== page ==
MARIKA SBOROS: Learning to apply your mind to your exercise routines
It's as old as the hills but mindfulness is now on the list of top 10 global fitness trends
As January draws to an end, don’t beat yourself up if your new year’s resolution to get fit has not yet got out the starting blocks. You wouldn’t be the first to find the lure of the couch too strong to resist after the holiday season excess.
There are ways to put a rocket up exercise resolutions, one of which is on the list of the top 10 global fitness trends for 2019. It’s as old as the hills of ancient Greece and India and as young as the digital world.
It is “mindfulness”, also known as learning to live “in the present moment”. Like many, you may spend so much time living in the past or planning for the future in your head that you forget about the present.
Exercise experts will tell you that’s not optimum for peak performance at any given time.
Mindfulness is the foundation on which the ancient Greek aphorism of a “sound mind in a sound body” rests. Fitness trainers and coaches (of life as well as sport) use the phrase widely to express the importance of mental fitness for physical fitness.
It makes sense, since research shows that the body and mind are indeed inextricably linked. Growing research also points to mental and physical benefits of mindfulness.
Yet achieving mindfulness can be easier said than done. A simple intellectual decision may not be enough to rein in what Buddhists call your undisciplined “monkey mind”. It’s the one running mindlessly through the past and the future inside your head.
Meditation can help. One of the most well-known meditation techniques is “vipassana”, or “insight meditation” that has its spiritual home in India. It gives valuable insight into how your mental processes work — for and against fitness and other goals.
Not surprisingly, in our high-tech digital world, there’s also an app to help you on your mindful way.
The Waking Up app is the brainchild of US neuroscientist, philosopher and best-selling author Sam Harris. According to Harris, it’s a meditation course “steeped in mindfulness for beginners and experienced meditators alike”.
If you still harbour doubts about the benefits of mindfulness, SA lay Buddhist teacher Mervyn Croft instantly dispels them.Croft runs the Emoyeni Retreat Centre in the Magaliesberg. Athletes are regularly among the centre’s retreatants, he says, because mindfulness plays a role in exercise performance.
Mindfulness is “a very natural human quality”, Croft says. He defines it as “your capacity to be aware, to know what you are doing or feeling in the present moment”.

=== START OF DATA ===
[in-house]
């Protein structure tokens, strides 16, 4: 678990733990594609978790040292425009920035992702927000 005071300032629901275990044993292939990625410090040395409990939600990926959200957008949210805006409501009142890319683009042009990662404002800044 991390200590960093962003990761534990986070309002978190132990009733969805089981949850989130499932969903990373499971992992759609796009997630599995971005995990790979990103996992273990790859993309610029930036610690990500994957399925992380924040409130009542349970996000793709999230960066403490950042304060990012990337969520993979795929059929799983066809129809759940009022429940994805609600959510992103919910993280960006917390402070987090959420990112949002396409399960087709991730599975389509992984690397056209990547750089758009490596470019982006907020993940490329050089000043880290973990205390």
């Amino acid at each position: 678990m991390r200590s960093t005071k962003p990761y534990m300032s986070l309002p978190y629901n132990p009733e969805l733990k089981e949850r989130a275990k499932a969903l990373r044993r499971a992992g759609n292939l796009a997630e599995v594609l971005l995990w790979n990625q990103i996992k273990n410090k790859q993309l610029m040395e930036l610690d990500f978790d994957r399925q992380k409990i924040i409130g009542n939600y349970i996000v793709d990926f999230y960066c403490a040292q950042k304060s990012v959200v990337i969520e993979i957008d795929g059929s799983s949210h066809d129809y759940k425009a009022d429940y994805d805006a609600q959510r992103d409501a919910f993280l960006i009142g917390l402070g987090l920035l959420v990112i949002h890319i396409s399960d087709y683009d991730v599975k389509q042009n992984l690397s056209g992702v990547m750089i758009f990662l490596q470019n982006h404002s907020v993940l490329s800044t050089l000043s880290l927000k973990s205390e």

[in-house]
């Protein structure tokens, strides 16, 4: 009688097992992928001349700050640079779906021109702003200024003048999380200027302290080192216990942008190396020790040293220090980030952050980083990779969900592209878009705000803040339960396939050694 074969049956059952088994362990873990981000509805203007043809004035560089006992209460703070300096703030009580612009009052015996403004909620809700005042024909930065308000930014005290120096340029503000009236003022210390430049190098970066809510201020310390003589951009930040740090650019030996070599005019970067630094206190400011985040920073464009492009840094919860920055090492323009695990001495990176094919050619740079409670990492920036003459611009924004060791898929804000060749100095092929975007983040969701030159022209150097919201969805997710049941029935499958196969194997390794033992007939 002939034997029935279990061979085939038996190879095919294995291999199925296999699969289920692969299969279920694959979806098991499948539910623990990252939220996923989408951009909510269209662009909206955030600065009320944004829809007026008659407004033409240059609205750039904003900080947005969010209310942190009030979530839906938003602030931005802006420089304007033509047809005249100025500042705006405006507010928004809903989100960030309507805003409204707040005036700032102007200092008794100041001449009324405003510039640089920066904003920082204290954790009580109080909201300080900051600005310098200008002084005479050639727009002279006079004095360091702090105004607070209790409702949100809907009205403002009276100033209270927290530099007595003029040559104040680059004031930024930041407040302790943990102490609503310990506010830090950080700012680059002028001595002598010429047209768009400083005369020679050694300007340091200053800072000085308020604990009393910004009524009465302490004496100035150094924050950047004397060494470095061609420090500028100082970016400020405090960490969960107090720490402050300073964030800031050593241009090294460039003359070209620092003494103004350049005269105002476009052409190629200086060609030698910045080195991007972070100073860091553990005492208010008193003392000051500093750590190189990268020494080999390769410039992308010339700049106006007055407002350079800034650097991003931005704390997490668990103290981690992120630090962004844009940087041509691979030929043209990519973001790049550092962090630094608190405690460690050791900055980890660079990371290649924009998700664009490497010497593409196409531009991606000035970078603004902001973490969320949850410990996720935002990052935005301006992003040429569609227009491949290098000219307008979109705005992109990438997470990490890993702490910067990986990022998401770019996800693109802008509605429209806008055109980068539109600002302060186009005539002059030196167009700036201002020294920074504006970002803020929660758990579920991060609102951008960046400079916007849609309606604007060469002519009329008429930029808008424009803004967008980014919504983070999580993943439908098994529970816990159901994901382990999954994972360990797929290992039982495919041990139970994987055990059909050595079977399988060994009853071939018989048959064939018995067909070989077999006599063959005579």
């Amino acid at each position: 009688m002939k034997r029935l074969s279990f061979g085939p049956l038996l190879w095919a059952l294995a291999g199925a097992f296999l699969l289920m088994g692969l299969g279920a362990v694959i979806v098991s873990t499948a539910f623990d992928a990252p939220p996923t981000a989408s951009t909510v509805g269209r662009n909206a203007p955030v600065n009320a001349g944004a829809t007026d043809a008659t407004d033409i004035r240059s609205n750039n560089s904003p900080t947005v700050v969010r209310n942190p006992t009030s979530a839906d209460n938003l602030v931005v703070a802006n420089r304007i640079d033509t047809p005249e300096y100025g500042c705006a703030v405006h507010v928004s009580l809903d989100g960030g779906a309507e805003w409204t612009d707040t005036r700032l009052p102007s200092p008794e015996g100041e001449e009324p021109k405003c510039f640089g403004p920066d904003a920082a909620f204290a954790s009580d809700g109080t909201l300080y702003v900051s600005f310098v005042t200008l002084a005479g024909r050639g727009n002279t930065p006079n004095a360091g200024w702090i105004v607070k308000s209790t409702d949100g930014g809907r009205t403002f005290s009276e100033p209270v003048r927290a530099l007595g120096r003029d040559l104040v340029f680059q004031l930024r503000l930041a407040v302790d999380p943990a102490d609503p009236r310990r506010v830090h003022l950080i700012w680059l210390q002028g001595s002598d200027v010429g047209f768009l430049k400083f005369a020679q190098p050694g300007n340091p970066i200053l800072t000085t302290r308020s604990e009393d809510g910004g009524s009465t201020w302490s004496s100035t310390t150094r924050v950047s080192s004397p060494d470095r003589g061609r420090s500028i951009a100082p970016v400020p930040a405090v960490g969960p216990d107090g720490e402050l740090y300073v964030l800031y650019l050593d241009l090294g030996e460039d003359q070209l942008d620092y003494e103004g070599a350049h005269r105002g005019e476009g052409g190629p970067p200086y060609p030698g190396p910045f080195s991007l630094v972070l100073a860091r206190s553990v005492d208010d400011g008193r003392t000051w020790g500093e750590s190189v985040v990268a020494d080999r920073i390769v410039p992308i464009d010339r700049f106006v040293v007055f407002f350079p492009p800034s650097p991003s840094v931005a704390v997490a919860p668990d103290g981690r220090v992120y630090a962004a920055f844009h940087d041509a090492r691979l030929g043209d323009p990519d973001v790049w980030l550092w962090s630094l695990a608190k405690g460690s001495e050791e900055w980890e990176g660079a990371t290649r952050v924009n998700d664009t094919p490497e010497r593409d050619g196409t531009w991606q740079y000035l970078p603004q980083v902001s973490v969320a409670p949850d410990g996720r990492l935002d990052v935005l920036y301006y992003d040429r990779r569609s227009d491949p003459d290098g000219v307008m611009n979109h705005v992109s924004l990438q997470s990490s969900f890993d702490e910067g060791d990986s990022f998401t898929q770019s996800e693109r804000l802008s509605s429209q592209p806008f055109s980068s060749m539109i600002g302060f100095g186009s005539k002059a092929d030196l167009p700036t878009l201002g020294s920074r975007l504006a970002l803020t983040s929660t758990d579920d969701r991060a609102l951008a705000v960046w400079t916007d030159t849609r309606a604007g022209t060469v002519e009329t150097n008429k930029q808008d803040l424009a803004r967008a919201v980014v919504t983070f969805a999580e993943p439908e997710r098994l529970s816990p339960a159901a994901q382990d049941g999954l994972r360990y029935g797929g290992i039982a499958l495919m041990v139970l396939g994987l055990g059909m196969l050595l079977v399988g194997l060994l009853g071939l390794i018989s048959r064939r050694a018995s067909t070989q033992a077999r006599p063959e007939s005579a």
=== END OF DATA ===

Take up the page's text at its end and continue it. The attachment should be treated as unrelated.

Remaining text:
In the gym, for example, if the trainer asks you to raise your arms, move them to the left and then to the right with attention — that’s mindfulness, Croft says. If someone asks what emotion you are feeling right now, “again that’s being mindful”.
One problem is the hectic, stressful pace of 21st century living and working that militates against mindfulness.
It’s easy enough to move through a whole day from waking up in the morning to falling exhausted into bed at night, without being aware of much of what happened to you in between, Croft says. “It’s as though you were a robot as if your body were just a machine and your feelings mostly numbed.”
Without you being aware, your muscles may be tense, shoulders up around your ears, your hands and jaw clenched. It’s as if you are “ready for battle”, he says. You may often forget to eat, let alone relax.
Introducing mindfulness into your lifestyle invites you to “break out of that nonstop, robot-like existence”. It creates opportunity to see what happens when you take a moment to pause and “listen” to yourself, Croft says.
The first thing you are likely to notice, he says, is how incredibly busy your mind is. And how enervating is an endless stream of thoughts preoccupied with planning the future or replaying the drama of your past.
Taking the time simply to take a few deep breaths is a big first step to begin to relax, soften tense areas in your body and “connect” with yourself in the moment. “Pausing and listening” creates the “relaxed alertness” for true physical and mental fitness.
Once you become aware of what is going on in the moment, you give yourself a “priceless gift” that is mindfulness, Croft says.
“After all, life is lived only in the present moment,” he says. Mindfulness gives you the ability to “be alive in this moment and make fundamental changes to the way that you engage with life”, he says.
That includes your fitness routines.
The takeaway message here is positive: mindfulness is something you can easily integrate into everyday life and physical workouts. “Quietening the mind” helps you to target specific muscle groups more effectively and find the mental and physical energy to push yourself to work harder on all levels.
And as US president John F Kennedy is quoted as saying: “Physical fitness is not only one of the most important keys to a healthy body, it is the basis of dynamic and creative intellectual activity”.